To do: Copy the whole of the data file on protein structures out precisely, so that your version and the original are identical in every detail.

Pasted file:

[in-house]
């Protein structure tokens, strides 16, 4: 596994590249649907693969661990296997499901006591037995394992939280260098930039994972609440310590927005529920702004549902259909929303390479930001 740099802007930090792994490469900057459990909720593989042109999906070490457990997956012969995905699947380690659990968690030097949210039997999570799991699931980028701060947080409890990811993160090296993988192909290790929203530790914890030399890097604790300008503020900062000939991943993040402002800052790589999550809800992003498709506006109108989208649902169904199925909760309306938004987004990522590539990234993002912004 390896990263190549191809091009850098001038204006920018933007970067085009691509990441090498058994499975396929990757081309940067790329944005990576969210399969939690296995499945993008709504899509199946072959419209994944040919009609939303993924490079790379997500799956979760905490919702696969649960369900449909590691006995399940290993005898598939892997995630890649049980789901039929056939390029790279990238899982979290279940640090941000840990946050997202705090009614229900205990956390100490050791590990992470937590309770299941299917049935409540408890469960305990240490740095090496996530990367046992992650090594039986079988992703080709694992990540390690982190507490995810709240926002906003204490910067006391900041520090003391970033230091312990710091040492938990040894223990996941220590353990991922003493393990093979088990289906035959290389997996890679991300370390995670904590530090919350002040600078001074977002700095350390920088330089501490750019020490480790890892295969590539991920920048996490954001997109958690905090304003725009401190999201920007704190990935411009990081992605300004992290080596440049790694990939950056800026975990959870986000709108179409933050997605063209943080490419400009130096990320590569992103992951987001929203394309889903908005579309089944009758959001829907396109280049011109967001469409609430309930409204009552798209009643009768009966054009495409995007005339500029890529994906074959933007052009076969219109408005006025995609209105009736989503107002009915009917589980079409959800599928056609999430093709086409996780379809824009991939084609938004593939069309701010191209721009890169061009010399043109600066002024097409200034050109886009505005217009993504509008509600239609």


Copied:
[in-house]
């Protein structure tokens, strides 16, 4: 596994590249649907693969661990296997499901006591037995394992939280260098930039994972609440310590927005529920702004549902259909929303390479930001 740099802007930090792994490469900057459990909720593989042109999906070490457990997956012969995905699947380690659990968690030097949210039997999570799991699931980028701060947080409890990811993160090296993988192909290790929203530790914890030399890097604790300008503020900062000939991943993040402002800052790589999550809800992003498709506006109108989208649902169904199925909760309306938004987004990522590539990234993002912004 390896990263190549191809091009850098001038204006920018933007970067085009691509990441090498058994499975396929990757081309940067790329944005990576969210399969939690296995499945993008709504899509199946072959419209994944040919009609939303993924490079790379997500799956979760905490919702696969649960369900449909590691006995399940290993005898598939892997995630890649049980789901039929056939390029790279990238899982979290279940640090941000840990946050997202705090009614229900205990956390100490050791590990992470937590309770299941299917049935409540408890469960305990240490740095090496996530990367046992992650090594039986079988992703080709694992990540390690982190507490995810709240926002906003204490910067006391900041520090003391970033230091312990710091040492938990040894223990996941220590353990991922003493393990093979088990289906035959290389997996890679991300370390995670904590530090919350002040600078001074977002700095350390920088330089501490750019020490480790890892295969590539991920920048996490954001997109958690905090304003725009401190999201920007704190990935411009990081992605300004992290080596440049790694990939950056800026975990959870986000709108179409933050997605063209943080490419400009130096990320590569992103992951987001929203394309889903908005579309089944009758959001829907396109280049011109967001469409609430309930409204009552798209009643009768009966054009495409995007005339500029890529994906074959933007052009076969219109408005006025995609209105009736989503107002009915009917589980079409959800599928056609999430093709086409996780379809824009991939084609938004593939069309701010191209721009890169061009010399043109600066002024097409200034050109886009505005217009993504509008509600239609």